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About the Home

Hollidaysburg is the largest of the state's veterans homes. It opened with just five residents on June 30, 1977, but the facility's history as a care-provider goes back to 1904, when the Blair County Hospital for Mental Diseases opened on what had been 150 acres of farmland. The original red brick building survives as the Old Administration Building, now home for the Pennsylvania National Guard's 28th Infantry Division Band.

About.jpgThe state took over operation of the facility in 1941, renaming it Hollidaysburg State Hospital, treating the mentally ill. But it was not until after World War II that it began the expansion that resulted in the building of Rush Hall, Neil Hall and Sommer Hall as the main housing and administration units of the complex. The grounds doubled in size, to 326 acres.

As the care of the mentally ill changed from custodial care to outpatient care, the population here dwindled until a decision was made in the 1970s to shut it down.

However, the Department of Military Affairs was looking to expand its veterans homes system. At the time, the Soldiers' and Sailors' Home at Erie was the only facility available. The decision to shut down Hollidaysburg was reversed and it was transferred to Military Affairs in September 1977.

Rush Hall, built in 1953, is now the administration building and nursing care facility. It was renamed Eisenhower Hall after the five-star general and president, Dwight D. Eisenhower.

Neil Hall, built in 1949, was renamed MacArthur Hall after the former five-star general, Douglas MacArthur.

About2.jpgOn April 10, 1992, the old Sommer Hall, built in 1954, officially became Arnold Hall, named after the five-star general and native Pennsylvanian, Henry H. (Hap) Arnold, who is considered the father of the Air Force.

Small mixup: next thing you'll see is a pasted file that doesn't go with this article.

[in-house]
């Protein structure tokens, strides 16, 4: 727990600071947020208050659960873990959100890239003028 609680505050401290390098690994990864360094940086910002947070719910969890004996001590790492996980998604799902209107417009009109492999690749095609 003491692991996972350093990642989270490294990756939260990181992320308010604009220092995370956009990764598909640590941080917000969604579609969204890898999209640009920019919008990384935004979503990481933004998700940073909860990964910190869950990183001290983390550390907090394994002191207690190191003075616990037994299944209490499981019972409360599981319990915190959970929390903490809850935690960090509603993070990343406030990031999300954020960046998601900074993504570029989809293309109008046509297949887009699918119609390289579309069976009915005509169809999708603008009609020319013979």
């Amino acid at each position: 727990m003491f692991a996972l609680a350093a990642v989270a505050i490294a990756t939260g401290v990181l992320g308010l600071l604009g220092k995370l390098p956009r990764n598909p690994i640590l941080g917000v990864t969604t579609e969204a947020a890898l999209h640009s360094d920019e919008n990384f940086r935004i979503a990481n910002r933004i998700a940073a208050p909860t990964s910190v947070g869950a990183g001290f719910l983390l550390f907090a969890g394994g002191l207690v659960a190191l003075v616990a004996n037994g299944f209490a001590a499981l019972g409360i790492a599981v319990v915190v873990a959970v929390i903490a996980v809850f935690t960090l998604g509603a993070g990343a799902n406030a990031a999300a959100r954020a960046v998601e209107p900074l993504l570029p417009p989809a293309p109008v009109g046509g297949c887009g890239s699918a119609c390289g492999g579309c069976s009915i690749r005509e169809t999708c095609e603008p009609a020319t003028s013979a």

Hollidaysburg Veterans’ Home consists of a total of 506 beds, including 66 for domiciliary care, 167 for personal care and 339 for skilled nursing care with 52 beds in two secure units. The major difference in the types of residency is the level of care required:
  • The personal care/domiciliary care unit provides food and shelter, medical and nursing care, ancillary therapeutic services and recreational activities. Residents receive a supervised, protected environment. When needed, assistance is provided for eating, bathing, shaving and other activities of daily living which do not require constant nursing care.
  • The nursing unit provides 24-hour care, seven days a week. Residents receive a complete range of clinical services under the direction of physicians, nurses and other licensed health care professionals.
  • Two specialty units provide long-term care within a secure setting.

Available to all residents are medical, clinical and nursing services; drug and nutritional therapy; rehabilitative services such as physical therapy and occupational therapy; dental services; social services; laundry; transportation; housekeeping; maintenance; security; fiscal management; and other related services.

Additional services of a specialized nature, such as mental health services, podiatry, and speech/audiology therapy, are provided as necessary to maintain a resident's quality of life.